With the 40 minutes up and after good carries by Stander and Ringrose, Murray spotted Jacob Stockdale unguarded on the blindside, and drew a tackle to release the winger. He chipped Brown, then kneed the ball on when attempting to gather it, and just touched down with his left hand before it reached the end goal area which, ironically, had been extended an extra couple of metres. Carbery even landed a fine conversion for a 21-5 interval lead.

Ireland’s CJ Stander scores his Ireland’s second try. Photograph: Gareth Fuller/PA Wire.
Ireland’s CJ Stander scores his Ireland’s second try. Photograph: Gareth Fuller/PA Wire.

When your luck is in, your luck is in, and for the third game running Ireland had scored a try in first-half overtime.

Keeping England out for the first 10 minutes of the second half was the second part of the deal. There was a missed case of blocking before Ben Te’o ran through Sexton and then Earls recovered from missing an attempted intercept with a try-saving tip tackle on Daly, and followed that up with a strong tackle on Brown, with help from Murray.

Daly then inadvertently lifted the next siege after Jaco Peyper spotted a neck roll by Daly on Kearney.

When Aki injured himself in tackling Jonathan Joseph, Jordan Larmour came in to partner Ringrose, who moved to inside centre. At the same time, Farrell moved to ’12’ and Te’o to ‘13’ as Joseph was hauled off for George Ford.

Larmour came within a metre of the line with his first carry as Sexton went wide with a penalty advantage, and Ringrose almost got over from his own pick up. Jamie George had been penalised for not rolling away after tackling Kearney, and Murray banged over the penalty on the hour.

But England weren’t done, and brought Ireland back to within two scores when Ford fixed the defence and gave Brown a two-on-two which the replacement fullback made into a try when taking Earls’ tackle and drawing in Kearney before offloading to give Daly a simple run-in.

Farrell again missed the conversion, although Carbery also missed a 43 metre penalty, and Ringrose did well to rip the ball from Daly before O’Mahony went off for an HIA to replaced by Jordi Murphy and Earls was helped off to be replaced by Kieran Marmion.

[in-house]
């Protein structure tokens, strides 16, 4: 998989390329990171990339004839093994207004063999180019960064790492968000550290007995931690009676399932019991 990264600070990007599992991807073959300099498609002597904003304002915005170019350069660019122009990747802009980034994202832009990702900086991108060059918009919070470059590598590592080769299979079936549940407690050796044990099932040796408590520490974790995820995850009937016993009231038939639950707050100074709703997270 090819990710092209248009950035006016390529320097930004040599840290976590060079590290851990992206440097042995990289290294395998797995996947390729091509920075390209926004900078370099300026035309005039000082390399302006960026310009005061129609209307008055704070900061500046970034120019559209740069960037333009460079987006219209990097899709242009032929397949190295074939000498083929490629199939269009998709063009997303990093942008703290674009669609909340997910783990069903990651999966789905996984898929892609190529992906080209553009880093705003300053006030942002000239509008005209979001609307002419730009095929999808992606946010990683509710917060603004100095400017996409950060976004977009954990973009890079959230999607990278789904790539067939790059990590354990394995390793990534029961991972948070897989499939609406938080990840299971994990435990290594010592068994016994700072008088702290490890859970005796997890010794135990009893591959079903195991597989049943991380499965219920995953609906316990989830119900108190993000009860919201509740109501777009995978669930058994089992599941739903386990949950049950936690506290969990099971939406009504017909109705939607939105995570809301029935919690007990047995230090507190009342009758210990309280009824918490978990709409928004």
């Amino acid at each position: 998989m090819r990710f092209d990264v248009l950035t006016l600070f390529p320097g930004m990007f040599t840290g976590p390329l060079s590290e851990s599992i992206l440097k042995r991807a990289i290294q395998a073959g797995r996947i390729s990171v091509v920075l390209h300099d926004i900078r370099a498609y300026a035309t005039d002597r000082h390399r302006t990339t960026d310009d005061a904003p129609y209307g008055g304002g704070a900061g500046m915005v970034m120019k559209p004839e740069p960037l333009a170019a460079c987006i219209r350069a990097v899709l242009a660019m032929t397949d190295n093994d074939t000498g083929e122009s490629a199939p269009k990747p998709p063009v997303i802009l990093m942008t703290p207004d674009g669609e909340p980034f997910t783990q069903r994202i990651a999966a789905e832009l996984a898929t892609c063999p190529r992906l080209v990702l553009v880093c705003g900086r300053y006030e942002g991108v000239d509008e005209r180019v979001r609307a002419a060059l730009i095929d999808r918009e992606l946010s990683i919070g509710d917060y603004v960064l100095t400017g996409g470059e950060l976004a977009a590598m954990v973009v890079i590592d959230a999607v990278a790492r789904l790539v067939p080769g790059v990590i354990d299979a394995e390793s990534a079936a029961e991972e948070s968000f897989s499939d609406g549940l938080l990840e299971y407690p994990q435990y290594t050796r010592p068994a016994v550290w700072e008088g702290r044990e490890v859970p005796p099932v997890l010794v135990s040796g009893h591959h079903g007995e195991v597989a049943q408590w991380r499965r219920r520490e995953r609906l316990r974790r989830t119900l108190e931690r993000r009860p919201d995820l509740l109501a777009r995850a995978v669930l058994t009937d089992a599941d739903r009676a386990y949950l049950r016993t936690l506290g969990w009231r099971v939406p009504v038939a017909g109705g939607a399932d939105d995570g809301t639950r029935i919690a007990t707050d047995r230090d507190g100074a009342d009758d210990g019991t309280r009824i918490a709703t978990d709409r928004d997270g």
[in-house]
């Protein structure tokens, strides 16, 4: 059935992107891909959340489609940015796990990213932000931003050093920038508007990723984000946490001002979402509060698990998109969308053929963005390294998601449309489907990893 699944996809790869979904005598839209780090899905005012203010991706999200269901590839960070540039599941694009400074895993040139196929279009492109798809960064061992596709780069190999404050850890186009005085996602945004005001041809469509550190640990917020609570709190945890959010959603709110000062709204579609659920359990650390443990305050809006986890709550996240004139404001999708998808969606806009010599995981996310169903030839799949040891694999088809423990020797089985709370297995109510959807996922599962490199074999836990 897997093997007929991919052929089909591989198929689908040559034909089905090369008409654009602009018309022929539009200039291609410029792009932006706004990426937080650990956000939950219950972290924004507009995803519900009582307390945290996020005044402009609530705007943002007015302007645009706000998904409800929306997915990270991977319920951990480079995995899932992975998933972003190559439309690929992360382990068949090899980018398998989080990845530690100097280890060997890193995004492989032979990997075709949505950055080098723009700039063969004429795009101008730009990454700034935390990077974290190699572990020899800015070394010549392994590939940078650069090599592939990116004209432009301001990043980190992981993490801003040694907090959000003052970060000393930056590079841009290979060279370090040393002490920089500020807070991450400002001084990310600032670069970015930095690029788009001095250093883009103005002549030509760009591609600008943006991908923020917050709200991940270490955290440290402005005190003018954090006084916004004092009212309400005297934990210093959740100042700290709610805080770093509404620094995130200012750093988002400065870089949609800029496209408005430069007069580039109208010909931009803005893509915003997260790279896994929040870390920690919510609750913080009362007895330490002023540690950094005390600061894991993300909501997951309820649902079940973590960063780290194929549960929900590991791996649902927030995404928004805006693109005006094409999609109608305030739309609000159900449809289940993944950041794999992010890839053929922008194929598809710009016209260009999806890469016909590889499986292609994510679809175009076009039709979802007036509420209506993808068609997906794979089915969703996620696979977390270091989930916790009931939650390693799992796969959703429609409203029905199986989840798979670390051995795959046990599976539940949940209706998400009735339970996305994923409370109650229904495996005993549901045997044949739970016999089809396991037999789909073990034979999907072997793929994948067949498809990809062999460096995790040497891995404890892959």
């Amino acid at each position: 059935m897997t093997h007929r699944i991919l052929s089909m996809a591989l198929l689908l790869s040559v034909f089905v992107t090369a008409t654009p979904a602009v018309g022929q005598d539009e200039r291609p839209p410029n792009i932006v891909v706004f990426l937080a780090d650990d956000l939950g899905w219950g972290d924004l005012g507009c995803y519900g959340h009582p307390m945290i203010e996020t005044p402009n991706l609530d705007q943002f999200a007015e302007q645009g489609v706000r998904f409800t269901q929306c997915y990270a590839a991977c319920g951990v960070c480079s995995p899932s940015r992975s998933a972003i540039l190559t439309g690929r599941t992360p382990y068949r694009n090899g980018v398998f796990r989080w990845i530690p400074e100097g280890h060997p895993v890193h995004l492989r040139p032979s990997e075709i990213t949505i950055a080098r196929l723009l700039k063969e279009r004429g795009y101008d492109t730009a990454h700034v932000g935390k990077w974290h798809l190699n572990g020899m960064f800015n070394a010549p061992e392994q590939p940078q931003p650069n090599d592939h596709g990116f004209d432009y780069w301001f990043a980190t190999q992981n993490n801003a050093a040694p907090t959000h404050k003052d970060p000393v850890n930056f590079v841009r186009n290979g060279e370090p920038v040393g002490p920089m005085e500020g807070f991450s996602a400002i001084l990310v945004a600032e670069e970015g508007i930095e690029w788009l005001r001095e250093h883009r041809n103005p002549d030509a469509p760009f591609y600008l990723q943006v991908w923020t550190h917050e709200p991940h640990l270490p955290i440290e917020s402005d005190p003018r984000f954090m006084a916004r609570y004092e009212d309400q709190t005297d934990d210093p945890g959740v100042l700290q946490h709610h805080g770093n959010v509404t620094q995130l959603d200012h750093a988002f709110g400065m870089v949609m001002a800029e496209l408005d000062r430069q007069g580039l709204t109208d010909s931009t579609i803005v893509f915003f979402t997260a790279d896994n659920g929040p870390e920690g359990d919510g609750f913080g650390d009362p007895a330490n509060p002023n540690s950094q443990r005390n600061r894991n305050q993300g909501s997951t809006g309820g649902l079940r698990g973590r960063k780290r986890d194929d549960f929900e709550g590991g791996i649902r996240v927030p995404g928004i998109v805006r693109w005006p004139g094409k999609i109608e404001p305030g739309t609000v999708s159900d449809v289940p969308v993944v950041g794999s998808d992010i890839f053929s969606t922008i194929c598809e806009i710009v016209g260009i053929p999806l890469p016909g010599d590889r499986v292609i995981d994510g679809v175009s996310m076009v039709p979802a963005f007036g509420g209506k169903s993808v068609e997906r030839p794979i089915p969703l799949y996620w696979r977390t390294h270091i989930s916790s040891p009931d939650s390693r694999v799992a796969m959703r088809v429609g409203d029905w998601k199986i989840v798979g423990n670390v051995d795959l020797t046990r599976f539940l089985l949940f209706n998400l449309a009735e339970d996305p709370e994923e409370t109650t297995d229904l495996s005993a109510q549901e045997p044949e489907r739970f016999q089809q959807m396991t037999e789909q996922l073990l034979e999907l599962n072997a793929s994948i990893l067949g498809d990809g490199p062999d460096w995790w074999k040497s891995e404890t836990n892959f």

Ireland’s wing Jacob Stockdale scores their third try. Photograph: Getty Images
Ireland’s wing Jacob Stockdale scores their third try. Photograph: Getty Images

However, it was Sean Cronin who was on Ireland’s right wing with a try-saving tackle on Brown by the corner flag. A procession of penalties culminated in Ford and Te’o putting May over, although Farrell couldn’t convert from the touchline for the consolation of a bonus point.

But even as this was happening, the Irish players and backroom staff were celebrating on the sidelines.

This was their day, their day of days.

Scoring sequence: 5 mins Ringrose try, Sexton con 7-0; 24 mins Stander try, Sexton con 0-14; 32 mins Daly try 5-14; 40 (+2 mins) Stockdale try, Carbery con 5-21; (half-time 5-21); 60 mins Murray pen 5-24; 65 mins Daly try, 10-24; 82 mins May try 15-24.

England: Anthony Watson (Bath); Jonny May (Leicester Tigers), Jonathan Joseph (Bath), Ben Te’o (Worcester Warriors), Elliot Daly (Wasps); Owen Farrell (Saracens), Richard Wigglesworth (Saracens); Mako Vunipola (Saracens), Dylan Hartley (Northampton Saints), Kyle Sinckler (Harlequins), Maro Itoje (Saracens), George Kruis (Saracens), Chris Robshaw (Harlequins), James Haskell (Wasps), Sam Simmonds (Exeter Chiefs). Replacements: Mike Brown (Harlequins) for Watson (33 mins), Joe Marler (Harlequins) for Vunipola, Dan Cole (Leicester Tigers) for Sinckler (both 53 mins), George Ford (Leicester Tigers) for Joseph (56 mins), Jamie George (Saracens) for Hartley (58 mins), Danny Care (Harlequins) for Wigglesworth (61 mins), Don Armand (Exeter Chiefs) for Simmonds (66 mins), Joe Launchbury (Wasps) for Kruis (71 mins).

Ireland: Rob Kearney (Leinster); Keith Earls (Munster), Garry Ringrose (Leinster), Bundee Aki (Connacht), Jacob Stockdale (Ulster); Jonathan Sexton (Leinster), Conor Murray (Munster); Cian Healy (Leinster), Rory Best (Ulster, capt), Tadhg Furlong (Leinster), James Ryan (Leinster), Iain Henderson (Ulster), Peter O’Mahony (Munster), Dan Leavy (Leinster), CJ Stander (Munster). Replacements: Joey Carbery (Leinster) for Sexton (34-40 and 66 mins), Jack McGrath (Leinster) for Healy (51 mins), Jordan Larmour (Leinster) for Aki (56 mins), Sean Cronin (Leinster) for Best, Andrew Porter (Leinster) for Furlong (both 65 mins), Devin Toner (Leinster) for Ryan (66 mins), Jordi Murphy (Leinster) for O’Mahony, Kieran Marmion (Connacht) for Earls (both 74 mins).

Referee: Angus Gardner (Australia)